U.S. Muslims are charging Mitt Romney with hypocrisy for refusing to consider appointing an Islamic believer to his Cabinet if he is elected president.
At a fundraiser earlier this month in Las Vegas, Pakistani financier Mansoor Ijaz asked Romney whether he would "consider including qualified Americans of the Islamic faith in his Cabinet as advisers on national security matters, given his position that 'jihadism' is the principal foreign policy threat facing America today."
According to an opinion piece Ijaz wrote in The Christian Science Monitor, Romney replied, " . . . based on the numbers of American Muslims [as a percentage of] our population, I cannot see that a Cabinet position would be justified. But of course, I would imagine that Muslims could serve at lower levels of my administration."
Now U.S. Muslim leaders have called for a meeting with Romney, and commentators are pointing out how often Romney claims religious discrimination against him due to his membership in The Church of Jesus Christ of Latter-day Saints.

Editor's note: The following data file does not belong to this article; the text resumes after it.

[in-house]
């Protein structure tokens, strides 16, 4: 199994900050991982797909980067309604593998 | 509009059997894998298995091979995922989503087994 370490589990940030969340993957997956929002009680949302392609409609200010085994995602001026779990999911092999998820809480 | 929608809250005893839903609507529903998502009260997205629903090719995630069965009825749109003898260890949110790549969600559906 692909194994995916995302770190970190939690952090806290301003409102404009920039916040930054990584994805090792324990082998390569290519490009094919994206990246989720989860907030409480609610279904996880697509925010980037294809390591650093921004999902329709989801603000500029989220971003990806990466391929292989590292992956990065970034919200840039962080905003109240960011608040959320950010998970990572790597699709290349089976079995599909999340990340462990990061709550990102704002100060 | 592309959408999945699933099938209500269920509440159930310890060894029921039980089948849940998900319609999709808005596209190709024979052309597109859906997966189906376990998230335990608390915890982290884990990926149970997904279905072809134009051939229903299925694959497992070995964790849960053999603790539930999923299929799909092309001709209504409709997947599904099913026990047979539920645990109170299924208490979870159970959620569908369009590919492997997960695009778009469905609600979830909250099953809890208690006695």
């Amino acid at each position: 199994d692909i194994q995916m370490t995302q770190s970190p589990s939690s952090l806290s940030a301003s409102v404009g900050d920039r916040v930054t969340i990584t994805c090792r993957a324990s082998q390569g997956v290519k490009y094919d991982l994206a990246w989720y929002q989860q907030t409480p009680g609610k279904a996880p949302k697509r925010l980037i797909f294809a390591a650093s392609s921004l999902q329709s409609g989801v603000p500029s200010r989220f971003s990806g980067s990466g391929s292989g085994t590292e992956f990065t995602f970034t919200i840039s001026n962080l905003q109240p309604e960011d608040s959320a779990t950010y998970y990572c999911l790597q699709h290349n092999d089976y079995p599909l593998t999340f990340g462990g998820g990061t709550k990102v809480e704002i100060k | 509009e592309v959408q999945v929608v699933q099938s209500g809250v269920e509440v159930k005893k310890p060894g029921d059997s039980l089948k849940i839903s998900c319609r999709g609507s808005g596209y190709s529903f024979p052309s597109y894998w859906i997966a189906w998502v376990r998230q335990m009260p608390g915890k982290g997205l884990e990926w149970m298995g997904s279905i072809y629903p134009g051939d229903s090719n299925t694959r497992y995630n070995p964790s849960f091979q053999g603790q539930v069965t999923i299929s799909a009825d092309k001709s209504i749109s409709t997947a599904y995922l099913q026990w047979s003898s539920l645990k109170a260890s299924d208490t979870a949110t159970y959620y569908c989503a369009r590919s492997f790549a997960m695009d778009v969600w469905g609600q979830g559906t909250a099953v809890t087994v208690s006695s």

Muslims claim up to 7 million members of their faith in the U.S. compared with 5.5 million members claimed by the LDS Church.
Using Romney's logic about Muslims, his own father should never have been named Secretary of Housing and Urban Development. In 1969, when George Romney joined Richard Nixon's cabinet, the LDS Church had only 2,807,456 members worldwide and fewer in the U.S.
It would also have eliminated LDS apostle Ezra Taft Benson, who served as Dwight Eisenhower's Secretary of Agriculture from 1953 to 1961, at a time when Mormonism had fewer than 1.3 million adherents worldwide.
Many Muslims already had a problem with Romney, said Ibrahim Hooper, executive director of Council on American-Islamic Relations in Washington, D.C. He cited Romney's 2005 proposal to wiretap U.S. mosques and his Iowa campaign ad entitled "Jihad," which seems to "legitimize claims by terrorists that they are fighting on behalf of Islam." . . .
None of this has satisfied Muslims, Hooper said.
"His clarification does not go far enough," he said Tuesday in a phone interview. "It leaves unanswered questions best resolved by a meeting with Muslim leaders." (MORE)